How is anyone from within the US special operations community going to actually practice resistance—barring the limited set of prospective scenarios in which they might live out the “guerrillas in the mist” fantasy of leading partner forces in a kinetic irregular warfare campaign? Indeed, what is the risk/reward calculus for such activity in a war like the one presently taking place in Ukraine, where the presence of American combat forces on the front lines would mark a radical and reckless escalation?
Elsewhere, consider Chinese activity across Asia, Africa, and Latin America. Through debt-trap diplomacy and corruption-enabled elite capture, the Chinese are achieving de facto occupation through non-kinetic means. What is America’s unconventional warfare strategy to enable resistance? What analytical methods and planning frameworks do we have on the shelf to tackle this challenge? In the event we were to develop such a strategy, who within the special operations community could implement it?
These are not rhetorical questions. The fact that there are no compelling answers—and the fact that these questions have not been front and center within the development of the resistance paradigm—exposes a fundamental problem within the enterprise.
How, for example, might we work with local partners to organize, equip, and enable segments of the populace within Cambodia or Colombia to resist Chinese encroachment? These would be wholly non-kinetic lines of effort, requiring a nuanced contextual understanding of grassroots civil dynamics and ever-shifting social, economic, and political factors—paired with the requisite tradecraft to operationalize that understanding, and a carefully considered stance vis-à-vis permissions and sovereignty. At present, the US special operations community has none of this. Nor is there any evidence of substantive interest therein.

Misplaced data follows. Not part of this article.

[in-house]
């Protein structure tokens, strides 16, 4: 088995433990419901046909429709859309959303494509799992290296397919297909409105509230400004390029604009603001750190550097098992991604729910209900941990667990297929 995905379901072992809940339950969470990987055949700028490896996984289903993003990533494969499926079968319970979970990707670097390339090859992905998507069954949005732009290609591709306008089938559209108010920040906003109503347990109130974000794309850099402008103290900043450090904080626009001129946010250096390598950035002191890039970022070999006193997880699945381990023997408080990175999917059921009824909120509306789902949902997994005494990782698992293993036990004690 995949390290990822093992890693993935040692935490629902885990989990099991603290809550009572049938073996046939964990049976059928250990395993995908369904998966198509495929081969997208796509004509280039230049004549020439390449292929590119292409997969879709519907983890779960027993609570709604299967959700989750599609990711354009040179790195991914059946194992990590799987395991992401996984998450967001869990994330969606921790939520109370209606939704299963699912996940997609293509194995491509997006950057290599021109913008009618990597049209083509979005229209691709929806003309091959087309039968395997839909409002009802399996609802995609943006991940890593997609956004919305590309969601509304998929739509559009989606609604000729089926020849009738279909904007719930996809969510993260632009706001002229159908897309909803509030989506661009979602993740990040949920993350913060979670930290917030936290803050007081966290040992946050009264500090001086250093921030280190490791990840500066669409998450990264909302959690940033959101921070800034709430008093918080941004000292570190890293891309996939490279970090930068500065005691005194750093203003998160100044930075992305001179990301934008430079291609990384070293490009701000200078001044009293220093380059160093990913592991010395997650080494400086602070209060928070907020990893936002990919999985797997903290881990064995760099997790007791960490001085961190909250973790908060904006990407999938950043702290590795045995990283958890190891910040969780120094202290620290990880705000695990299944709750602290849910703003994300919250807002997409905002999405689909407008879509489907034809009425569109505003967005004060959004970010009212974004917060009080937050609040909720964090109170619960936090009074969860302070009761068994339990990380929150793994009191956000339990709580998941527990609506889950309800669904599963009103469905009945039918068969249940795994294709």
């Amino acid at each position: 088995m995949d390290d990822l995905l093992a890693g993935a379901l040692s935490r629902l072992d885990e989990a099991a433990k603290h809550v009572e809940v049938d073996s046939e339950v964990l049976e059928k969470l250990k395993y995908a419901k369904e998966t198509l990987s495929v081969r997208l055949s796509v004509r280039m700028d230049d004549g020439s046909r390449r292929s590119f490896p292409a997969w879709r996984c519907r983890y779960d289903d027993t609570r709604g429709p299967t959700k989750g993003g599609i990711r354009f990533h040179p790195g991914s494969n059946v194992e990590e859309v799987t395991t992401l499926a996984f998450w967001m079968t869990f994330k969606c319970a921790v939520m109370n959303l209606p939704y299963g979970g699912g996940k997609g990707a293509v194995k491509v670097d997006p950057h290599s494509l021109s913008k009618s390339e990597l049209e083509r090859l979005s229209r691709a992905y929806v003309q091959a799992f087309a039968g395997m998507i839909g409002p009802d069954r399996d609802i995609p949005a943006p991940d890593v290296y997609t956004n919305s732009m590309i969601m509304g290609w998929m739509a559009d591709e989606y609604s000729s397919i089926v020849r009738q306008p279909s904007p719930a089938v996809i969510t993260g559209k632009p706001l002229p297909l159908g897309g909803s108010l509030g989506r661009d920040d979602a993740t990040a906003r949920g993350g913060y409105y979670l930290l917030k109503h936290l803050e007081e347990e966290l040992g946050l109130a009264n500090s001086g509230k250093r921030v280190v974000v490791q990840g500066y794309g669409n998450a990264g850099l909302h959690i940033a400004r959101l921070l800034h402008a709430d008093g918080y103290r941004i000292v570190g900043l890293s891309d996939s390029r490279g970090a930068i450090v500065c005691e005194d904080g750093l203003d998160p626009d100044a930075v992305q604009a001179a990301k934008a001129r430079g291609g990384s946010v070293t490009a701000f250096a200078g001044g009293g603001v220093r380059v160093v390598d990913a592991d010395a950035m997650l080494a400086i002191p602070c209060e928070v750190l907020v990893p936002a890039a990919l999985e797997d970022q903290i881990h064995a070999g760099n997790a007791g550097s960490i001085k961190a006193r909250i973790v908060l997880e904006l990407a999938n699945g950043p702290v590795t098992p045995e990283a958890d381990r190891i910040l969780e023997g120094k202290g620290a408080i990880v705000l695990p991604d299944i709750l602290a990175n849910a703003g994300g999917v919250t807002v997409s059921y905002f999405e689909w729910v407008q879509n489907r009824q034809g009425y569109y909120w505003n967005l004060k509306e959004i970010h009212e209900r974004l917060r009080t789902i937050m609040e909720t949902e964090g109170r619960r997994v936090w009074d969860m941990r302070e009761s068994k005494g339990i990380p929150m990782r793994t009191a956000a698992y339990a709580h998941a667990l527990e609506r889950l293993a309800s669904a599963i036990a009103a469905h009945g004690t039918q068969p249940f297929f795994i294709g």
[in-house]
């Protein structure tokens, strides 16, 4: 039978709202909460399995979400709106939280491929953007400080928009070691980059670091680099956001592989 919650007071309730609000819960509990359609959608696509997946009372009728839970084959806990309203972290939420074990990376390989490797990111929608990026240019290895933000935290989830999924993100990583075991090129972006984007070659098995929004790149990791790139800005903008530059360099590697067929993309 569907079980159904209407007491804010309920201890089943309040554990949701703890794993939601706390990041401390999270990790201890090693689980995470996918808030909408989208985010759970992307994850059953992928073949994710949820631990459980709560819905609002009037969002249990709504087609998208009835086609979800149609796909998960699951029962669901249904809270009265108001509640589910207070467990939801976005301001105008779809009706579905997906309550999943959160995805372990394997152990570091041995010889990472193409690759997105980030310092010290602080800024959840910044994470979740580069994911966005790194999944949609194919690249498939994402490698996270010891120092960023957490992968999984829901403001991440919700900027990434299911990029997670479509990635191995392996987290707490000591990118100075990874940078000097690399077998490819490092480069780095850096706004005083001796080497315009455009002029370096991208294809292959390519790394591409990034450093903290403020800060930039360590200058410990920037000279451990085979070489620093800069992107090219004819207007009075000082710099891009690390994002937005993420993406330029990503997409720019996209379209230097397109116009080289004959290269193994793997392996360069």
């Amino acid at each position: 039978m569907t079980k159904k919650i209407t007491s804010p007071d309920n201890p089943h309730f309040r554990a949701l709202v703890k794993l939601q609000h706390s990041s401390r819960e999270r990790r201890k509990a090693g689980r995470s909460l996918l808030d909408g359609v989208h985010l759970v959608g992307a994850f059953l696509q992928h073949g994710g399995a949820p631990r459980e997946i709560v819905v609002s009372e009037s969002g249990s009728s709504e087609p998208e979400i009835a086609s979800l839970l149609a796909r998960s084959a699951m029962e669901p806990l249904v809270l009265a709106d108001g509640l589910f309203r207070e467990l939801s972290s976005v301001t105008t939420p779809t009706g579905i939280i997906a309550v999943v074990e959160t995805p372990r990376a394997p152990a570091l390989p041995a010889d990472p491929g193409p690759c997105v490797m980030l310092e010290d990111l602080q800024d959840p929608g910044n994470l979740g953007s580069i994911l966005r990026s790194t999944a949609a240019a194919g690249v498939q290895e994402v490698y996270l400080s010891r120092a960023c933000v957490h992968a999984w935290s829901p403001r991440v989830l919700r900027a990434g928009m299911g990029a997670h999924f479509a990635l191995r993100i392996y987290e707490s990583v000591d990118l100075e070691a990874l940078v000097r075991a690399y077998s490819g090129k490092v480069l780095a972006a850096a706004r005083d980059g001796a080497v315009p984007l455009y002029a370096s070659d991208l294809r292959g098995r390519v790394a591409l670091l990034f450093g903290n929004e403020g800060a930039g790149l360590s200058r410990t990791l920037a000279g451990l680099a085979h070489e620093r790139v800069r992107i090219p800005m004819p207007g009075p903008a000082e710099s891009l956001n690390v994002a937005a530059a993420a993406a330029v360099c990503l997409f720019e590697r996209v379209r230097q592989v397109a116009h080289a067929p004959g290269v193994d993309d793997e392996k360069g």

The simple truth is that the US special operations community—and the US military as a whole—does not take civil matters seriously. This is evidenced by the lack of capabilities and resources that are brought to bear in this domain. This leaves the military with little to nothing to offer within the roughly 90% of the competition continuum that is not dominated by an enemy or adversary. This is untenable, particularly due to the fact that the US military is the dominant instrument of American foreign policy.
A reckoning is due within the resistance community. What, exactly, does resistance look like across the competition continuum? Not in theory, but in practice in specific contexts and countries. There are few answers to be found within the ROC. The evangelists of resistance must re-frame their value proposition in accordance with the realities of the competitive environment, with the understanding that every situation will present a distinct set of risks and opportunities. In this respect, one of the most critical missing pieces in the pivot from resistance in theory to resistance in practice is the glaring absence of an investigative framework to understand how contextual factors shape those risks and opportunities.
It is time for new thinking, and for the addition of new tools within the toolkit of resistance. Our foremost practitioners of resistance have been sidelined in the defining kinetic conflict of our time. At the exact same time, one woman on social media has done more to ferment resistance and destabilize the Islamic Republic of Iran than anything emanating from the entire US government. The special operations community must get over its contempt for all things “civil”, and get serious about the delivery of non-kinetic effects. Alternatively, they can get used to riding the bench.